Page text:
Asumag 289 Stimulus 200906

Aid for Facilities

June 1, 2009
Economic stimulus funds from the federal government provide numerous avenues for schools and universities to improve facilities.

Even before the state fire marshal ordered the Somersworth (N.H.) School District in 2007 to abandon the top two floors of Hilltop Elementary School because of safety concerns, folks in the city of 12,000 had been debating whether the aging facility should be replaced — and how to pay for it.

Finally, in February 2009, despite the grumblings from residents who thought Somersworth couldn't afford it, the city council approved plans to issue $19.9 million in bonds to pay for construction of a new 450-student elementary school.

Three months later, the price tag became a little easier to swallow when the New Hampshire School Building Authority awarded Somersworth $19.9 million in zero-interest Qualified School Construction Bonds, part of the federal government economic stimulus package.

Somersworth is one of many communities whose schools and universities stand to benefit from the stimulus — formally known as The American Recovery and Reinvestment Act of 2009 — that Congress approved to help the U.S. economy regain its health.

"It's going to save us $12 million to $15 million over the life of the bonds," says Karen Soule, superintendent of School Administrative Unit 56, which includes the Somersworth district.

Many avenues to aid

Preliminary versions of the economic stimulus legislation in Congress proposed allocating billions of dollars to pay for school facility upgrades — a version passed by the House called for $16 billion in school construction funding. But after House and Senate negotiators got together to work out differences and craft the final bill, that provision was eliminated from the $787 billion package.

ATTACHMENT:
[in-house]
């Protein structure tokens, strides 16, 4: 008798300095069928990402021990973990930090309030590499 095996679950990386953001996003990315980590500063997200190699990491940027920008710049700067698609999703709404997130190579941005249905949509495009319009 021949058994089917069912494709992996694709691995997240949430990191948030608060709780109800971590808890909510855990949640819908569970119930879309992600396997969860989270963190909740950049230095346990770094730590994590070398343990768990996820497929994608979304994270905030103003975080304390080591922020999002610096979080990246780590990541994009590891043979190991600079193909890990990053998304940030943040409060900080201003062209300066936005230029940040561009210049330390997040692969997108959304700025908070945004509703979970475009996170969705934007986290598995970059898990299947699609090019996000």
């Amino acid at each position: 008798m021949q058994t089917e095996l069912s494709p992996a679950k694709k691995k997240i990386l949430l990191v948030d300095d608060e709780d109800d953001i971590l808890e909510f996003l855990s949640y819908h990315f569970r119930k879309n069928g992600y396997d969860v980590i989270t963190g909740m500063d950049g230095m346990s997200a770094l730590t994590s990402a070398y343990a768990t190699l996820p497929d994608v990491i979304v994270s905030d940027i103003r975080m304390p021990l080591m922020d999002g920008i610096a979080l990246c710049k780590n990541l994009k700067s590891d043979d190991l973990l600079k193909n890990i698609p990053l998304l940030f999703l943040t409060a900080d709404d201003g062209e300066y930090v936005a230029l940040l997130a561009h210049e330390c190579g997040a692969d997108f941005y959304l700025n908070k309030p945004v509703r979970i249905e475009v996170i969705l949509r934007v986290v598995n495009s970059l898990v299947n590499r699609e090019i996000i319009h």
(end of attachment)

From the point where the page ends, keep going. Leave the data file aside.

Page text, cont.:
Still, the recovery effort offers schools and universities various subsidies, grants, tax credits and other incentives to alleviate the cost of modernizing and constructing facilities.

Among those:

  • State Fiscal Stabilization Fund

    The U.S. Education Department describes this as a one-time appropriation of about $48.6 billion that the department will award to governors to help minimize and avoid reductions in education and other essential services. In return, a state must commit to pursuing four areas of education reform: making improvements in teacher effectiveness and in the equitable distribution of qualified teachers; establishing pre-K-to-college-and-career data systems that track progress and foster continuous improvement; making progress toward rigorous college- and career-ready standards and high-quality assessments; and providing targeted, intensive support and effective interventions for the lowest-performing schools.

    School systems can use the funds for facility improvements, but the department is discouraging use of the funds for new construction (see the "Yes, you may — but maybe you shouldn't" sidebar).

  • Qualified School Construction Bonds

    The program provides $22 billion of bond authority ($11 billion in 2009 and $11 billion in 2010 for states and school systems. The legislation calls for 40 percent of the authority to go to the nation's 100 largest districts, plus 25 additional systems that the education department determines to be in need. The remaining 60 percent will go to states, using a formula that is based on Title I funding for disadvantaged students. School systems that issue the bonds pay no interest — they repay only the principal.

  • Qualified Zone Academy Bonds

    Schools or districts with 35 percent or more of their students eligible for free or reduced-price lunches have $2.8 billion in zero-interest bonds ($1.4 billion in 2009 and $1.4 billion in 2010) available to be used on school renovations and other educational improvements.

  • Build America Bonds

    These bonds can be issued by state and local governments and will give them access to the conventional corporate debt markets, the U.S. Treasury Department says. The Treasury Department will reimburse the state or local governmental issuer 35 percent of the interest payment. That enables state and local governments to reduce their borrowing costs and reach more sources of borrowing.

  • Impact Aid

    $100 million is available for construction aid to school systems that serve military bases or Indian reservations.

  • Bureau of Indian Affairs School Construction

    $277 million is available — $134 million to replace deteriorating Bureau-funded schools, and $143 million to repair existing facilities.